In a memo to congressional leaders, Met Council Chair Alene Tchourumoff also said there is no consensus in the state as to what a new MPO would look like, and the lack of such an organization under federal law could potentially put about $200 million in federal funds into limbo. The council also anticipates receiving and splitting up $2 billion in money for pending light rail expansions.

“If a redesignation of the MPO is required, these funds might not be available or allowed to be allocated by the U.S. DOT,” Tchourumoff wrote.

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Comments (19)

  1. Submitted by David Markle on 05/03/2018 - 12:40 pm.

    The Region, the Region!

    The Met Council should stand for the region, not for county governments nor localities. Granted, it should certainly take local needs and consequences into careful consideration as it evaluates and plans for regional needs.

    A Met Council directly elected to that body by the voters of the region ought to end this controversy about representation. To merely “restructure the Met Council itself to include local county and city elected officials” would arguably make it even less representative than the present body appointed by the governor according to districts of roughly equal population.

    The commissioners of such a directly elected body would ALL be elected officials, which ought to satisfy Congressman Lewis, if he’s sincere about the issue.

  2. Submitted by Pat Berg on 05/03/2018 - 12:58 pm.

    Good old Congressman Lewis

    He’s all about local control . . . . . until he’s not.

    • Submitted by Jeff Asmussen on 05/03/2018 - 02:13 pm.

      Congressman Lewis

      We’re talking about federal funds here…there are federal laws which the Met Council is violating by controlling too much money without being directly elected. This about democracy and rule of law…local control is great, they can turn down all the federal funds then.

      • Submitted by Todd Hintz on 05/08/2018 - 11:50 am.

        Federal Laws

        What federal laws is the Met violating? I thought they covered that aspect pretty thoroughly in the article.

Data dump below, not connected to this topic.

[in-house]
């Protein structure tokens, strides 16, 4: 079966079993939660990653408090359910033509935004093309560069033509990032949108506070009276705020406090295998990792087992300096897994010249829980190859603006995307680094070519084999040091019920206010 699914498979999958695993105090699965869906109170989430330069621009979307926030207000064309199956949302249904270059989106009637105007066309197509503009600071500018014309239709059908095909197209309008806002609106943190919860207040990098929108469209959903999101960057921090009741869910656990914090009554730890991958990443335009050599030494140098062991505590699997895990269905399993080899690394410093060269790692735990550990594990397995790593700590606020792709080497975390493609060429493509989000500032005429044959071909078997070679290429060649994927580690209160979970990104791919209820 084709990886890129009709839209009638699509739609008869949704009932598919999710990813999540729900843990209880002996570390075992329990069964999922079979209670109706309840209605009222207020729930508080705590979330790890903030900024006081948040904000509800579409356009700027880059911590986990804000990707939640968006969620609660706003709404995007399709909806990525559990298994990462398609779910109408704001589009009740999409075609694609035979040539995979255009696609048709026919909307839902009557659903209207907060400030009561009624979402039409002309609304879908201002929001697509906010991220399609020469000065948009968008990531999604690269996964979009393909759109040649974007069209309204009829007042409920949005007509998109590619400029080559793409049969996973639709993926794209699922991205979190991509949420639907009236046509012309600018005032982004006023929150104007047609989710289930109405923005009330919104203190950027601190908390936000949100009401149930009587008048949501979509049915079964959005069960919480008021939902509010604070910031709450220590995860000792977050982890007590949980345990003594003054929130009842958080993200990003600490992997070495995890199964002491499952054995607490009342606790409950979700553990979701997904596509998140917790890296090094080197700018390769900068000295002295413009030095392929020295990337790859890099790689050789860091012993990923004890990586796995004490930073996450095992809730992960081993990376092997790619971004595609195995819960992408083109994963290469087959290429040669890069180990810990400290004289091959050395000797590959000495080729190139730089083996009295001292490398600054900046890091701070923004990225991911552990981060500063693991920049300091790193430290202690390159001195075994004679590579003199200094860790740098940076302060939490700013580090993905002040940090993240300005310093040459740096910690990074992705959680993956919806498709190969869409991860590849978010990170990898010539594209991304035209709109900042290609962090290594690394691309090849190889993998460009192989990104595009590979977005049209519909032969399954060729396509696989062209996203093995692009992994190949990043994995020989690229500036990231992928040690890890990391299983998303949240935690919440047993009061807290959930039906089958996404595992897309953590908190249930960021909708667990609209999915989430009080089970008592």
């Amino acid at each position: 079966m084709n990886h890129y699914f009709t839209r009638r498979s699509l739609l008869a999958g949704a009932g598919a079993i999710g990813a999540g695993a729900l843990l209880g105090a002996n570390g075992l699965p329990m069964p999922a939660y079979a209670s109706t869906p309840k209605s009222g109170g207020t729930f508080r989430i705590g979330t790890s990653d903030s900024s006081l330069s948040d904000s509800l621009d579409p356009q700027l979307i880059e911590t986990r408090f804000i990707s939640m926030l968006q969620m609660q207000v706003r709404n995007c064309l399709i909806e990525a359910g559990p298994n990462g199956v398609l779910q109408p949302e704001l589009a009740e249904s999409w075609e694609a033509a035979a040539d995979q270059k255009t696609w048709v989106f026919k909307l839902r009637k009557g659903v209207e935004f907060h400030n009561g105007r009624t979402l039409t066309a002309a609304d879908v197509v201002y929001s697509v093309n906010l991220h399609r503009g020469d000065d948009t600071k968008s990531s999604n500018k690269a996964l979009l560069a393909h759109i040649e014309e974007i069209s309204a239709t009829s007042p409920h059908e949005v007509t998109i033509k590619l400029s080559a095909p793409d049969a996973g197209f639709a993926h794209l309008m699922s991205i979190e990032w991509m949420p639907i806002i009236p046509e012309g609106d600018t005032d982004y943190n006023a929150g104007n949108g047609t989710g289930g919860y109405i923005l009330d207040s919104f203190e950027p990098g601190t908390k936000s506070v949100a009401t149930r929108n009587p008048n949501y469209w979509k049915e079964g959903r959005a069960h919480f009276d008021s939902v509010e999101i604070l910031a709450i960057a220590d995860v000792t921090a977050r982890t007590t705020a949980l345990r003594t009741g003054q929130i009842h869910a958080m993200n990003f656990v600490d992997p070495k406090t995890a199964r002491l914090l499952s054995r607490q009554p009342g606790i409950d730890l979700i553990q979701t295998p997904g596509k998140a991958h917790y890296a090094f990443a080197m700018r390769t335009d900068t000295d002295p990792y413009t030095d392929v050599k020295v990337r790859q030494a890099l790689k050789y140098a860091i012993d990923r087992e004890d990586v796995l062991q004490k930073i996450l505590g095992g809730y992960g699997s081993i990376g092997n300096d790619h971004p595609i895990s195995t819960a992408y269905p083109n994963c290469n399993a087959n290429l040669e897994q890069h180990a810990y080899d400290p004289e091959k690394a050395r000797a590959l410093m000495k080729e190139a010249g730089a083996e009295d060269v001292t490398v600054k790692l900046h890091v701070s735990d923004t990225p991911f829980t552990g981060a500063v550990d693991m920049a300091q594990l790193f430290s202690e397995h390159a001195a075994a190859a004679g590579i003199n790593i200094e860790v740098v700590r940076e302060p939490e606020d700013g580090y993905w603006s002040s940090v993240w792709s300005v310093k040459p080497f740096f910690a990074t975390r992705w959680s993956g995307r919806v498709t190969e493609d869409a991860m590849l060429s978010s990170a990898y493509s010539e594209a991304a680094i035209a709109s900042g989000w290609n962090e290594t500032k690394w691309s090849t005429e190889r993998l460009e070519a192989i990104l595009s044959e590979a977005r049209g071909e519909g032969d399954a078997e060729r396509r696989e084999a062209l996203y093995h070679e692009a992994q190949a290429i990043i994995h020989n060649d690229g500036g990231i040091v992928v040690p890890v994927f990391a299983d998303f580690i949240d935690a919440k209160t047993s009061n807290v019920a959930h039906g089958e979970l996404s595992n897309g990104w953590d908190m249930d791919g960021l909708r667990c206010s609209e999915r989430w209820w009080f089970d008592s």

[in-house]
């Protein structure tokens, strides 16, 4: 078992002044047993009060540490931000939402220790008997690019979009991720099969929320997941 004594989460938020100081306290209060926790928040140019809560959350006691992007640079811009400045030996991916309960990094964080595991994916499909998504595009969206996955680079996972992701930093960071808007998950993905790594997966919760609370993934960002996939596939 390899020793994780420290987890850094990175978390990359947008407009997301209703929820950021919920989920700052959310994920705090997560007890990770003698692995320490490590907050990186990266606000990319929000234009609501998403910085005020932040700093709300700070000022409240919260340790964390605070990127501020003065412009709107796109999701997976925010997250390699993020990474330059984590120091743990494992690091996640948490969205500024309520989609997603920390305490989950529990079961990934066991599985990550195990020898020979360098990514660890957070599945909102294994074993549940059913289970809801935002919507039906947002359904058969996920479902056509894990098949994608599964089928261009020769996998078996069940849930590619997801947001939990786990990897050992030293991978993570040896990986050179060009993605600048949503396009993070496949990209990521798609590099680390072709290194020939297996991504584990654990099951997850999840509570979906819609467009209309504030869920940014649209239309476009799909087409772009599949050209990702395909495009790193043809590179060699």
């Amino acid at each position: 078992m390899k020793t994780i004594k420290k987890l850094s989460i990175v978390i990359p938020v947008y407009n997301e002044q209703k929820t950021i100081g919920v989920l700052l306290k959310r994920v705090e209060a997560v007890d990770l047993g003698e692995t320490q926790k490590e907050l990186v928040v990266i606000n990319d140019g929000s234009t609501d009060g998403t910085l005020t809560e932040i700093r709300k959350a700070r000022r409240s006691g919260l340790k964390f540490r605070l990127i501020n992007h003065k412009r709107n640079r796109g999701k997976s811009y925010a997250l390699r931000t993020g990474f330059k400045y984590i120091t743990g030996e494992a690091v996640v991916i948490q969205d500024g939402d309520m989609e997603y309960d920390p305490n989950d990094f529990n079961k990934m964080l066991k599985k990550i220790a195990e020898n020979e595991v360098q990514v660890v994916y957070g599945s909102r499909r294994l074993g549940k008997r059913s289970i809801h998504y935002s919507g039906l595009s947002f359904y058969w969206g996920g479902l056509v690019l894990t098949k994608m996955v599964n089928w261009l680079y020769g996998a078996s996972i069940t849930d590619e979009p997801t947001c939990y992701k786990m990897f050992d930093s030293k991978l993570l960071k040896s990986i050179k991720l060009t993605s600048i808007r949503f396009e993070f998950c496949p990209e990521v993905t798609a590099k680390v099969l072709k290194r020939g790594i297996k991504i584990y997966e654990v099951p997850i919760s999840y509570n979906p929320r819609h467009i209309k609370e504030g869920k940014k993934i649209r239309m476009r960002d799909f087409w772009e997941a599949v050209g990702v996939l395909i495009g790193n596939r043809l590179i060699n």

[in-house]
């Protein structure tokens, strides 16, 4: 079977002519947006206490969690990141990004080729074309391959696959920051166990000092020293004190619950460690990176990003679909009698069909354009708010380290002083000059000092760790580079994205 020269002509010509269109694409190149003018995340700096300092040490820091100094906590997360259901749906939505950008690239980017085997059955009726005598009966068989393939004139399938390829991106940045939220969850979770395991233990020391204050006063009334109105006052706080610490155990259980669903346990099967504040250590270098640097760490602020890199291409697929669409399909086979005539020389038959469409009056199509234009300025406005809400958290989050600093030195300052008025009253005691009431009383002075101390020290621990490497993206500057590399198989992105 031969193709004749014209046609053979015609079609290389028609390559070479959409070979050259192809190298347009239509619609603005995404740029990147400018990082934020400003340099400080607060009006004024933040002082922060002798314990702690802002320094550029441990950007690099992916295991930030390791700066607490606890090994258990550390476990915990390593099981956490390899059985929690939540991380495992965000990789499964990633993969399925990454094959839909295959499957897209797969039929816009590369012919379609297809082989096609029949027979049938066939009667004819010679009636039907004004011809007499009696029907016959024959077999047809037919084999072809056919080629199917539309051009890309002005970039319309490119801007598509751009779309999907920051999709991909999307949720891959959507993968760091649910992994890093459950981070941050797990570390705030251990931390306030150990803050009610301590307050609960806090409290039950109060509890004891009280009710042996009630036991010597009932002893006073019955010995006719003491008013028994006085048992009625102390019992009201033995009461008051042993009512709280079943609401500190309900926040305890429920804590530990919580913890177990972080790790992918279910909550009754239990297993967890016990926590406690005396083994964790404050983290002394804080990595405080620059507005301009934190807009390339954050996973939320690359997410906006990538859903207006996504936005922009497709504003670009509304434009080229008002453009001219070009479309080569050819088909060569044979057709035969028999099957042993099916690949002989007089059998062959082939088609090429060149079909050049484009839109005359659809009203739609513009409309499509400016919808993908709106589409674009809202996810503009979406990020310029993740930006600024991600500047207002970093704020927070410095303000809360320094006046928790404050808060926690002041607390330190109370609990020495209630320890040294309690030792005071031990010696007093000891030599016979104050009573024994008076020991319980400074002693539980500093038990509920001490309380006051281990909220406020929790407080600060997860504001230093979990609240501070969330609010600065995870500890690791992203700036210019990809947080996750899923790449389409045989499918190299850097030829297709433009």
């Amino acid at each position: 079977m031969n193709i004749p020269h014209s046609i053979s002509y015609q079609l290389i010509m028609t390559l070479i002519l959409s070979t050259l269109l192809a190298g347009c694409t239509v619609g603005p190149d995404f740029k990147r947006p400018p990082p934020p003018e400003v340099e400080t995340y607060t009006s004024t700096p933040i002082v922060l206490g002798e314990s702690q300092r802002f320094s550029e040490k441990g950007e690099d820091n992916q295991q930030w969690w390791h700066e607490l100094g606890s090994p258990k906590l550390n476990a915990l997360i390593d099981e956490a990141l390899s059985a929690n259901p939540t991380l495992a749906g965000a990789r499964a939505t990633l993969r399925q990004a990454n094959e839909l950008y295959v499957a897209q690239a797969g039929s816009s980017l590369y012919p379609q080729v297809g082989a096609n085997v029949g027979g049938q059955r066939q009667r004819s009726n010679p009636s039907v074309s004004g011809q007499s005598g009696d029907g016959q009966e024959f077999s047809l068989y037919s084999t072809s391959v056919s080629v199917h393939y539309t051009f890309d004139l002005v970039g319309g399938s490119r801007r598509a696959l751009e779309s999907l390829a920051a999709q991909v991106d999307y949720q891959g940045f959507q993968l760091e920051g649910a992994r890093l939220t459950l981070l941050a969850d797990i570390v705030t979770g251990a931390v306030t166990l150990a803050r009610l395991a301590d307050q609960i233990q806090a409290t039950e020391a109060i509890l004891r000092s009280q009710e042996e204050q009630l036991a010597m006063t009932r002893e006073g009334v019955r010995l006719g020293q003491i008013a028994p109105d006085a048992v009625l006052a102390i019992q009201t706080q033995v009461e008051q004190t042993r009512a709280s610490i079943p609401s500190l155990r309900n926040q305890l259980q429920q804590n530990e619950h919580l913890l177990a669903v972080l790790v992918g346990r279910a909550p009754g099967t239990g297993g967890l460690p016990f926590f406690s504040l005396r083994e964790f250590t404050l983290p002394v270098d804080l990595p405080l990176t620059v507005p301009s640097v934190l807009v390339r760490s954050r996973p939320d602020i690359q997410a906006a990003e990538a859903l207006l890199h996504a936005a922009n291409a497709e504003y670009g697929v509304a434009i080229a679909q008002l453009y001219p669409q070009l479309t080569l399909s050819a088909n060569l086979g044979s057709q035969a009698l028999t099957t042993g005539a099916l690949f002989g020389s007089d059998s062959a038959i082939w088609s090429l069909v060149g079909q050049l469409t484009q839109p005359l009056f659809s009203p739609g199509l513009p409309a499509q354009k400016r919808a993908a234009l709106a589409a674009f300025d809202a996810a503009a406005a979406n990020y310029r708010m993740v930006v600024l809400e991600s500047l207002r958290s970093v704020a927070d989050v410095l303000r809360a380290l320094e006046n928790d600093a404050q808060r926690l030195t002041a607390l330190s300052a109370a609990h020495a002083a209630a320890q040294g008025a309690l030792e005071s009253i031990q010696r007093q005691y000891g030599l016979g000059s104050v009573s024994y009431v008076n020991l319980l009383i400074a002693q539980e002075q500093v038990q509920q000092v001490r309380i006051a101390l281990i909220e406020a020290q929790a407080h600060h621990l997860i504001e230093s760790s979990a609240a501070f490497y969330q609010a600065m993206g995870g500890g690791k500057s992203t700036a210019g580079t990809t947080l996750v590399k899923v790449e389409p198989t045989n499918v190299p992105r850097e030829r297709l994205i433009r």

• Submitted by RB Holbrook on 05/03/2018 - 03:52 pm.

      There is a More Important Principle at Work Here

      This is an election year, and he needs some grandiose talking point.


    • Submitted by Frank Phelan on 05/03/2018 - 05:43 pm.

      Local Control? Lewis?

      The second congressional district isn’t even represented by a local resident!

  3. Submitted by Joel Stegner on 05/03/2018 - 01:00 pm.

    , Lewis doesn’t not have the correct answer.

    “Minnesota’s 2nd congressional district covers the south Twin Cities metro area and contains all of Scott, Dakota, Goodhue, and Wabasha counties and It also contains part of northern and eastern Rice County including the city of Northfield, and southern Washington County including the city of Cottage Grove. It has about 700,000, under 20% of the 3,600,000 total in the Twin Cities metro area.” Wikipedia.

    Lewis is the tail that wants to wag the dog. He wants to legislate at the federal level what is appropriately a state and local issue. If he wants this responsibility he can run for governor. Of course, he couldn’t even get through a Republican primary election.

    If he hadn’t presented the disclosure of his hateful and ignorant statements as a talk show host and got a ton of big money from out of state billionaires, he wouldn’t have gotten elected. Remember Rod Grams – sort of a light weight version of him – an automatic rubber stamp for the next bizarre Trump idea.